I am a Godfather, it seems

A bride waits outside the Basilica for her big moment.

FOR THE FIRST time in my life, I have been roped into the role of Godfather.

This is strange due to my not being a Catholic or a Christian or even a believer as they define it. I’ve dodged this job a number of times since moving south many years ago, but I finally got volunteered by my child bride. I don’t recall if she asked me first or not. She likely did due to being a Mexican wife.

They are quite different from Gringas. Better.

While I am the Godfather, she is the Godmother, and she did all the work. I just showed up yesterday and tried to look devout. I was the only Gringo there, so I stuck out like the proverbial sore thumb.

Our guest of honor, our Godson, is the second child of a nephew. The baby, about eight months old, is named Oliver Lobsang if you can believe it. Lobsang is not his last name. It’s his middle name, and Oliver Lobsang doesn’t even like me. He howls when I enter the room. He’s anti-Gringo.

But now I’m his Godfather. Take that, Oliver Lobsang!

When we showed up at the Basilica downtown at 1 p.m., there was lots of activity, mucho money-making on the part of the priests. A little girl was getting what I assumed was her First Communion. Waiting in the wings outside was a bride-to-be. That’s her in the photo. Fewer quesadillas, honeybun.

The Baptism took place in a side chapel, and there were about eight babies being soaked at the same time. God gets assembly lines.

I assumed a sanctified face, exuding spirituality.

The deed being done, we headed nearby to the traditional party. Tacos were served, as was beer, Sprite, Coca-Cola, salty nuts and a big cake. I only stayed an hour because the music was loud, and those things run on forever.

As I stepped out to the cobblestoned street, I heaved my Holiness aside, and headed to the Honda with a smile on my face. I’m a Godfather. I hope Oliver Lobsang doesn’t expect much from me. I was dragooned, amigo.

14 thoughts on “I am a Godfather, it seems

    1. Ray: Nah. Names that appear weird are fairly common down here. What you say is true where you live, but not here. Actually, the kid was named after his uncle, the father’s brother, who died last year of cancer at age 32. He was named Jaime Lobsang, and everyone called him Loby (Low-bee). Some folks in the family are already calling this baby Loby while others, like me, prefer Oliver.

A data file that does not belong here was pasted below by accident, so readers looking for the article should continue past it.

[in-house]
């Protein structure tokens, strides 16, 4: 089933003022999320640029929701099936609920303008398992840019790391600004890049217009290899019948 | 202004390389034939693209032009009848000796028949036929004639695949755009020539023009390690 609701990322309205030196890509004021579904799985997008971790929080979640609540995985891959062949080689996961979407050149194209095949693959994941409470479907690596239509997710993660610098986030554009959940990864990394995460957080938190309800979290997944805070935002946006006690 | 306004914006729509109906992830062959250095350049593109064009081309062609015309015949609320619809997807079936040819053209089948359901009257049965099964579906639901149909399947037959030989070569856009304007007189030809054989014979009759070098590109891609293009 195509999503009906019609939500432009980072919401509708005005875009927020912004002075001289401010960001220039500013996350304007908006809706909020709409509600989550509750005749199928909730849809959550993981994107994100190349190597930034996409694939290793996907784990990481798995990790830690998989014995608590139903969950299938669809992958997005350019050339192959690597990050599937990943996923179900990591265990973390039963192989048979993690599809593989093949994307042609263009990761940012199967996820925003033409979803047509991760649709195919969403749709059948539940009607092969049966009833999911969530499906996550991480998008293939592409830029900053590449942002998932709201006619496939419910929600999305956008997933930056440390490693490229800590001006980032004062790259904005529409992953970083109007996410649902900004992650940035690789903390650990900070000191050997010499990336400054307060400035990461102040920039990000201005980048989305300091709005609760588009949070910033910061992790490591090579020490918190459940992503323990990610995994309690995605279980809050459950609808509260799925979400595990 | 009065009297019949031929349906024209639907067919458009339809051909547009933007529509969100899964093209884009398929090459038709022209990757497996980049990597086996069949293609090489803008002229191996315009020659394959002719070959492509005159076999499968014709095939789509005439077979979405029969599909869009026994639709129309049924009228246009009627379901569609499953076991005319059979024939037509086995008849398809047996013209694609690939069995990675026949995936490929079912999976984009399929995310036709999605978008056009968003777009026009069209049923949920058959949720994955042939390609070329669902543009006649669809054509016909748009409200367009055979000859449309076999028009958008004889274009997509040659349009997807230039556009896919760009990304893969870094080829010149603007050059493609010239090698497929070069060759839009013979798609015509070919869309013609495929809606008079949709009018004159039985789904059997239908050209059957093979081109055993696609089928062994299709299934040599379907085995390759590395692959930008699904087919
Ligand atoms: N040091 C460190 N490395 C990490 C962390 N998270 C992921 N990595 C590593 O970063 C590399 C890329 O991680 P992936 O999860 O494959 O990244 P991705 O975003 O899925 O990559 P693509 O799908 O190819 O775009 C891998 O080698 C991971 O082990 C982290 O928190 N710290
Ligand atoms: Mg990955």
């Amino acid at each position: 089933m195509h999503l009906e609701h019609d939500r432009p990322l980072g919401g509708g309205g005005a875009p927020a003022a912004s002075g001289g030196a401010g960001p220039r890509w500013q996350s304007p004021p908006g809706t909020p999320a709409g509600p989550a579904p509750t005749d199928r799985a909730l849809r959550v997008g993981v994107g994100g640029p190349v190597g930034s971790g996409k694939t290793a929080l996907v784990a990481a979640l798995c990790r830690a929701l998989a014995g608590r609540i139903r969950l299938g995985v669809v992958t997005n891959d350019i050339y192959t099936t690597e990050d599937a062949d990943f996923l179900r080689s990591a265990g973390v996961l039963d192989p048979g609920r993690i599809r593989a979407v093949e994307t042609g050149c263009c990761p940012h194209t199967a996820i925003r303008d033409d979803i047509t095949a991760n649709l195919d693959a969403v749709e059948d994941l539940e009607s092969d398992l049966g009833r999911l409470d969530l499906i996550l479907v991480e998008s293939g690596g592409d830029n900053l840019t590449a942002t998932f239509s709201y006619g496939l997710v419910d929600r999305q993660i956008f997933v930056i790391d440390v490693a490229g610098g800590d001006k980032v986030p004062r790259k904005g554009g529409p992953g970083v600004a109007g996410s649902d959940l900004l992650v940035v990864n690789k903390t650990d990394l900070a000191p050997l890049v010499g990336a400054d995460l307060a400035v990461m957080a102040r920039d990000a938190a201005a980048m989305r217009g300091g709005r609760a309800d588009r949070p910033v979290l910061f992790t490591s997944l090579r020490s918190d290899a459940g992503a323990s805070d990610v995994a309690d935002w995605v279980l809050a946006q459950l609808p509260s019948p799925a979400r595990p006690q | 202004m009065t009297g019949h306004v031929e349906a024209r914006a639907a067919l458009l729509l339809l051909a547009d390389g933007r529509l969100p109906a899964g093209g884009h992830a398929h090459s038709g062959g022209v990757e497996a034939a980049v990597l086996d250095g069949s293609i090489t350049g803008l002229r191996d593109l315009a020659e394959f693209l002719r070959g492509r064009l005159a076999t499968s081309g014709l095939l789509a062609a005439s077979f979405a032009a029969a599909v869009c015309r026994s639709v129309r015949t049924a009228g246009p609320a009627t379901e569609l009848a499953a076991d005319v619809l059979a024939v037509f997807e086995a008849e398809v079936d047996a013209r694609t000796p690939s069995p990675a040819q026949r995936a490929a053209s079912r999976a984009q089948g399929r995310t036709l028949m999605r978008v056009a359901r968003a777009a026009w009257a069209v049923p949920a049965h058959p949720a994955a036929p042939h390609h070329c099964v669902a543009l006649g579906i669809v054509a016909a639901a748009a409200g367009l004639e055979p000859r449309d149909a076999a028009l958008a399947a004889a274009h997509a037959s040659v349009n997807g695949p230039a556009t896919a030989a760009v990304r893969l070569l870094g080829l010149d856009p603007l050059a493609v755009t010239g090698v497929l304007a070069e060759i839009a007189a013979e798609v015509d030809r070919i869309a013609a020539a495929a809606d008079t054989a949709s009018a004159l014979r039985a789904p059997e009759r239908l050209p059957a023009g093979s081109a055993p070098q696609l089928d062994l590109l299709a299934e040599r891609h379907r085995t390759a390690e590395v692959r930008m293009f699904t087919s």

1. Love it when you get roped into things by Child Bride!! And the walls didn’t come a’tumbling down. As an aside, I wonder where the name Lobsang originated.


    1. Peggy: You love my getting roped in? Well, my, my. But you are correct in that the walls remained standing.

      I think my wife told me once where Lobsang comes from, but now I forget. It was a couple of years ago, before the baby was born. We were talking about another relative with that name. One hears lots of names from our indigenous past in these parts, but I don’t think Lobsang is one of them.

      I have no clue why your comments are routinely behind held for moderation. I wish it would stop.


  2. Mercy sakes, señor, what an interesting life you lead.

    Your good humor shows through on this post as much as I’ve been party to reading your older stuff. I now have a vision of your “devout” look pasted inside my brain forever. And, your good advice to the almost-bride — “fewer quesadillas” — is priceless, not to mention, really good advice. And, to top it off, assembly-line baptisms.


    1. Ricardo: Never a dull moment for sure. I tried to conjure up a halo above my head during the baptism, but I was unable to pull it off … or put it on, in this case.


  3. Are those outdoor confessionals behind the fence in the picture of the to-be bride? Maybe drive up? I wonder if you have to say extra Hail Marys to use one.


    1. Phil: Funny you should notice those. What they are is commercial stands that have stood outside the church patio wall for decades, creating a colossal eyesore. Now and then, some local notable makes noises about clearing them out, but it never happens. I wish it would happen.


  4. What! No lightning, fires, earthquakes, dogs loving cats, infestations of every type, or even an eclipse? Surely the Big Fella either gave you a pass, or was looking the other way! Congrats! And add another birthday to the calendar!


    1. Dan: Congrats indeed. But if I added the birthdays of all my Mexican relatives to my calendar, I’d face multiple birthdays on a daily basis. So I just have one birthday there, my wife’s.


  5. In the olden days there was a need (possibly) for Godparents. Nowadays it’s simply a cash-extracting title geared worse then owning a timeshare condo. I guess the boy could have been named Sue.


    1. Tancho: Right you are. As I see it, and you too, those padrino and madrina roles simply are ways to get other people to pay for your family stuff, often riotous fiestas. Pure and simple.


Comments are closed.